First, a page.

The next episode of A History of Christianity followed up the Reformation by looking at how Protestantism has evolved since then - it was called "The Evangelical Explosion" & primarily looked at what happened as Protestants & Protestantism moved away from Northern Europe. But the story of that expansion started in Germany with the Moravian community who were the first to be evangelical in the modern sense - instead of missionary work being the job of the trained clergy, the Moravians encouraged everyone to evangelise & spread the word of God. And they encouraged an emotional connection to God. This community was instrumental in inspiring John Wesley in his creation of the Methodist movement & spread like wildfire in the US, particularly after church & state were separated. MacCulloch made the point that once the state wasn't dictating the form of Christianity people had to follow then churches not only diversified but also advertised themselves more - evangelised more. The second half of the programme looked more at the Church outside of where the Europeans brought it - indeed on of the themes of Christianity spreading through Africa was that while white, European missionaries were trying to spread the Word it wasn't gaining many converts. Not just because of cultural differences, but also the slave trade & other impositions of colonialism had poisoned relationships between Africans and the Europeans (rather understandably). But once there were African converts running African churches (not just being preached to by Europeans) the religion evolved into something more a part of the local culture & spread much more quickly. I think the stats he quoted were that 10% of Africans were Christian in 1900, but by 2000 up to 50% were. And the programme finished up by a look at how the Church is developing in South Korea - the Yoido Full Gospel Church has an emphasis on being touched by the Holy Spirit & on wealth & prosperity for those who are saved in this life, not just the next - which is a distinct shift of emphasis from the Western Protestant Christianity that it has grown out of.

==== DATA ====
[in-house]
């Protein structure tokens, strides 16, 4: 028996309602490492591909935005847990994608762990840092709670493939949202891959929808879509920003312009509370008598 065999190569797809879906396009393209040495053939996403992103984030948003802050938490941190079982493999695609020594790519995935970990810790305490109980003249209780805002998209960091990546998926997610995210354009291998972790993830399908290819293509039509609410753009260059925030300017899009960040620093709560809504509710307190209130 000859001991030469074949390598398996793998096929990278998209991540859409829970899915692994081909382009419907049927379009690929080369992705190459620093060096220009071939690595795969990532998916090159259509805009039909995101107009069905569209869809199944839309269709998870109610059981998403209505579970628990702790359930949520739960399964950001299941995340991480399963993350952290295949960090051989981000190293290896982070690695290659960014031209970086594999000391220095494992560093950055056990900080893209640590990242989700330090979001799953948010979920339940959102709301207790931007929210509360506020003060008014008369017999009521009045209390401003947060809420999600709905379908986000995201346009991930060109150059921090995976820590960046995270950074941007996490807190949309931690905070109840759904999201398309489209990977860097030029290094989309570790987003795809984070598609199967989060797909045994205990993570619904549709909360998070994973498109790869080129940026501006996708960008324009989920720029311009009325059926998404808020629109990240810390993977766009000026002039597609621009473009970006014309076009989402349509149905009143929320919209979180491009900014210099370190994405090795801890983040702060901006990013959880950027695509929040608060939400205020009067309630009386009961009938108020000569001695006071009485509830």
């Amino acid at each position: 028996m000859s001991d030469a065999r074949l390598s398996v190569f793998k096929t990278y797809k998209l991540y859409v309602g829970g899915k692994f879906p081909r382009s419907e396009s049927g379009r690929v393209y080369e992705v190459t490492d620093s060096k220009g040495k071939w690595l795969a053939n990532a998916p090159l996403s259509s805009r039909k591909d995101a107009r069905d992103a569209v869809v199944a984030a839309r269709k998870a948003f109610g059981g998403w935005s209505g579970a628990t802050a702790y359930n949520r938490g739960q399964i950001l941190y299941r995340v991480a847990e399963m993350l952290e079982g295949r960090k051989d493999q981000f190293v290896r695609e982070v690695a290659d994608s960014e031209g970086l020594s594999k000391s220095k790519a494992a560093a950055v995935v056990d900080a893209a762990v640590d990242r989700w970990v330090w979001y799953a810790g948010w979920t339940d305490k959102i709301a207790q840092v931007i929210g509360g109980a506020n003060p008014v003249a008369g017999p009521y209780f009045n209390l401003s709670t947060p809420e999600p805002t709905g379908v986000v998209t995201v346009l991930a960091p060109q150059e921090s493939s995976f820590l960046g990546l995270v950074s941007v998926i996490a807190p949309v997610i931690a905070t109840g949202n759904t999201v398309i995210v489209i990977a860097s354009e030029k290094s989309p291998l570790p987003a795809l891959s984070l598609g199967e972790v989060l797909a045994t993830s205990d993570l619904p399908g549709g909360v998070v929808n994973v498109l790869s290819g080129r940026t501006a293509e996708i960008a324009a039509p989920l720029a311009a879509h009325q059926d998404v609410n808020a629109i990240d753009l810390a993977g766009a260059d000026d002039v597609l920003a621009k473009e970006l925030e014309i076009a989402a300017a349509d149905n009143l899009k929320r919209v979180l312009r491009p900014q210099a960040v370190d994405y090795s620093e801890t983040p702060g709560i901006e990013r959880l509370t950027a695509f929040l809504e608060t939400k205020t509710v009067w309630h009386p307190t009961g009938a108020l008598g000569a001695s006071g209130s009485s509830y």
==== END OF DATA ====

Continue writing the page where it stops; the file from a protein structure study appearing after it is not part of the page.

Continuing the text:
(And as my bias is towards my upbringing as High Church Anglican, all the churches shown in this programme felt pretty alien and different, with the emphasis on being visibly touched emotionally by God rather than on the ritual of worship. Which I guess people from outside my tradition see as stifling. And it's kinda interesting to me on a personal level that despite not being a churchgoer any more, & defining myself as agnostic, I still have such a strong preference for type of service & branch of Christianity.)
The next programme of the evening was the first episode of Pop Britannia, which I don't think I even knew we'd recorded. This episode covered the 50s - pre-Beatles rock'n'roll. Quite a lot of coverage of how the "establishment" of the entertainment industry thought it was just a fad that would pass quickly - so moving their young stars on into more "proper" entertainment jobs after they made their names as rock'n'roll singers. Coz that was what you did - you sang a bit, you did a bit of acting, you performed in variety shows, you were an all-round entertainer. Also weird to see was the styles that were considered "edgy" in the 50s, which just look terribly polite now. Partly, obviously, because shorn of their cultural context they're just "things ones parents might have worn".